Maybe it’s been going on since before 2008’s The Dark Knight, but sitting in a theater the other day and seeing a preview for Thor: The Dark World, just a few months after sitting through Star Trek Into Darkness, I realized we seemed to be running out of “dark” titles. We need to be constantly reminded that these days movies are dark, what with their super-serious villains and moody cinematography and general jokelessness, and how can we do that without the word “dark” somewhere on the marquee?
To that end, here are some dark phrases that studios should feel free to slap on their next project. You’re welcome.
I haven’t watched any of the films in Christopher Nolan’s The Dark Knight trilogy over the past five years because, frankly, I don’t care. Not the one with Heath Ledger. Not the one with Anne Hathaway. Not the other one. If you’re like me, and vaguely aware of a Batman-ish cultural thingies, then this three-minute-long ScreenRant cut be for you.
The overview of Batman Begins, The Dark Knight, and The Dark Knight Rises shares only the briefest snippets of plot. Scary masks? Gotham’s in trouble? Health Ledger is dead and that is sad?
Let’s get the obvious ones out of the way first: The 39 Steps, because trains and chasing a MacGuffin piece of information and the moody moors of Scotland. Then there’s that straight-up Blade Runner sequence in the Shanghai skyscrapers and mirrors and oh man, the neon. Then a guy falls from the hundredth floor or whatever, so the new James Bond movie is also like Die Hard.
The new James Bond movie is mostly like a mix of Batman Begins andThe Dark Knight and The Dark Knight Rises, actually, with one part where a subway train crashes like toward the end of Speed. Remember, when Speed had the train part at the end? Additionally, the end is like Apocalypse Now, pretty much.
You know what else this movie is like? Other James Bond movies. The similarities are endless: guy named Bond, komodo dragon pit, etc. There was the rogue former MI6 agent, just like in GoldenEye—and that was only six Bond movies ago! Man, if there’s one thing you can count on in a Bond movie, it’s that Bond you Bond Bond Bondily Bond, that’s for Bond. “The name’s Bond: Bond Bond.”
The Dark Knight Rises doesn’t come out until July 20, more than six months away from now. However, /film points out that advance tickets for IMAX screenings have already gone in sale in San Francisco, Los Angeles and New York City. In fact, they’ve probably been on sale for weeks — they just weren’t publicized, allowing eagle-eyed fanboys to snap them up with fervor. In fact, the NYC passes are already gone, with attached photos showing a ticket sale from December.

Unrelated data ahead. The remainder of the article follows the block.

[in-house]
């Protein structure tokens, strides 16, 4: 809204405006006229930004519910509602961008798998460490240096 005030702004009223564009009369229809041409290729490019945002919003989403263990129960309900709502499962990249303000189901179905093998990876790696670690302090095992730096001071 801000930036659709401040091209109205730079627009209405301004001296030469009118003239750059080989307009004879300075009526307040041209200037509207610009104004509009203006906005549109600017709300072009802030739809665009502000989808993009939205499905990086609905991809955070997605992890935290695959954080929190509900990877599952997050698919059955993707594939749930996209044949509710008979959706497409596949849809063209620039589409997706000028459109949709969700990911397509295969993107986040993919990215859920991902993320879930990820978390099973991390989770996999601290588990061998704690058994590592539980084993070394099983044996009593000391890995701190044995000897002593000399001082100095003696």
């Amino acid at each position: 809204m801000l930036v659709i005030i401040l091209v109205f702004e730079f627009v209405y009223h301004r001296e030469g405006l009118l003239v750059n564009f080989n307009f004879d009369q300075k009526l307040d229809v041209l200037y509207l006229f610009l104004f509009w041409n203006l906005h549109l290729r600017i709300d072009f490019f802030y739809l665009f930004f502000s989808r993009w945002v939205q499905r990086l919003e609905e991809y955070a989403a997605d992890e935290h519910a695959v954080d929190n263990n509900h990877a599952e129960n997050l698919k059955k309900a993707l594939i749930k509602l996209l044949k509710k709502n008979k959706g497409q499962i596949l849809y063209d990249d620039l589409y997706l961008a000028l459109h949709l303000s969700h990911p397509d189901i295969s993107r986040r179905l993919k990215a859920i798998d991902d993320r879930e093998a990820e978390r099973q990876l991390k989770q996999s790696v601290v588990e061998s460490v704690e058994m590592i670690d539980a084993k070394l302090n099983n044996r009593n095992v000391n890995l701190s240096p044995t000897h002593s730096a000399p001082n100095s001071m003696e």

That makes The Hunger Games look like a film for chumps, as advance tickets for that one are only going on sale a month ahead of time. That might seem like enough, but Batman fans are nothing but overzealous, and committing themselves for a July 20 midnight soiree isn’t too difficult. You can check Fandango in your city to see if there are any available tickets, but with the story out, I’m betting they’re all gone and we’ll soon be seeing astronomical markups on Craigslist and eBay. Here’s one guy selling tickets for $97 a pop — expensive, sure, but why wait to see it and risk being a square? (Or I guess you could just wait to see it.) Watch the trailer below, in case it hasn’t been seared into your brain a thousand times already.
Even while producing the second film, the director was wary of success to sequels that followed Batman Begins and mystified by its box office mojo. He further added, “How many good third movies in a franchise can people name? At the same time, in taking on the second one, we had the challenge of trying to make a great second movie, and there haven’t been too many of those either.” Uslan remains tight-lipped on the details, like potential successors to Rachel Dawes and working out the logistics of the Joker’s character. He says, “It’s one of those deals where if I told you anything about it, I’d have to kill you.” Somehow there seems to be a chilling certainty in his death threat. Or worse, a threat of forced interaction with Dawes’ first incarnation.